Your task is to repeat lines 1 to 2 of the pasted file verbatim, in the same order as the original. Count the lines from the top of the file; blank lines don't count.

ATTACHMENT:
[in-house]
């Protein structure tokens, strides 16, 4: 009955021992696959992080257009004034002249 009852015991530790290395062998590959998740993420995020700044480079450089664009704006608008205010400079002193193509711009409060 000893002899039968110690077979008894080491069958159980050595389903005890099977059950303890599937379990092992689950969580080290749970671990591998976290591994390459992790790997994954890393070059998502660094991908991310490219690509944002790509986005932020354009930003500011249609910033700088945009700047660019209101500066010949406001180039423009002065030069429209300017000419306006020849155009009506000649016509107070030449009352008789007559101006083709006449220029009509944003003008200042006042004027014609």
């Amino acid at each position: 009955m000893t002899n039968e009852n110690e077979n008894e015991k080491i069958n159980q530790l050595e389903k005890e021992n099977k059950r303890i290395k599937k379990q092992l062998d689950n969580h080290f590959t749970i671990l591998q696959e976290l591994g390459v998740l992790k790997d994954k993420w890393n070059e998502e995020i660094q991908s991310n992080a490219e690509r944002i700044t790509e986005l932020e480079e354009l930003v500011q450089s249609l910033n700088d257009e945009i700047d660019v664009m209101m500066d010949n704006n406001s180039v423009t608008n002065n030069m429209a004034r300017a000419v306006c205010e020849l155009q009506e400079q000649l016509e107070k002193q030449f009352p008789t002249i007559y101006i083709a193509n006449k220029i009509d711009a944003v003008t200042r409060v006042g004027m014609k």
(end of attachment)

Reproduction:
[in-house]
């Protein structure tokens, strides 16, 4: 009955021992696959992080257009004034002249 009852015991530790290395062998590959998740993420995020700044480079450089664009704006608008205010400079002193193509711009409060 000893002899039968110690077979008894080491069958159980050595389903005890099977059950303890599937379990092992689950969580080290749970671990591998976290591994390459992790790997994954890393070059998502660094991908991310490219690509944002790509986005932020354009930003500011249609910033700088945009700047660019209101500066010949406001180039423009002065030069429209300017000419306006020849155009009506000649016509107070030449009352008789007559101006083709006449220029009509944003003008200042006042004027014609």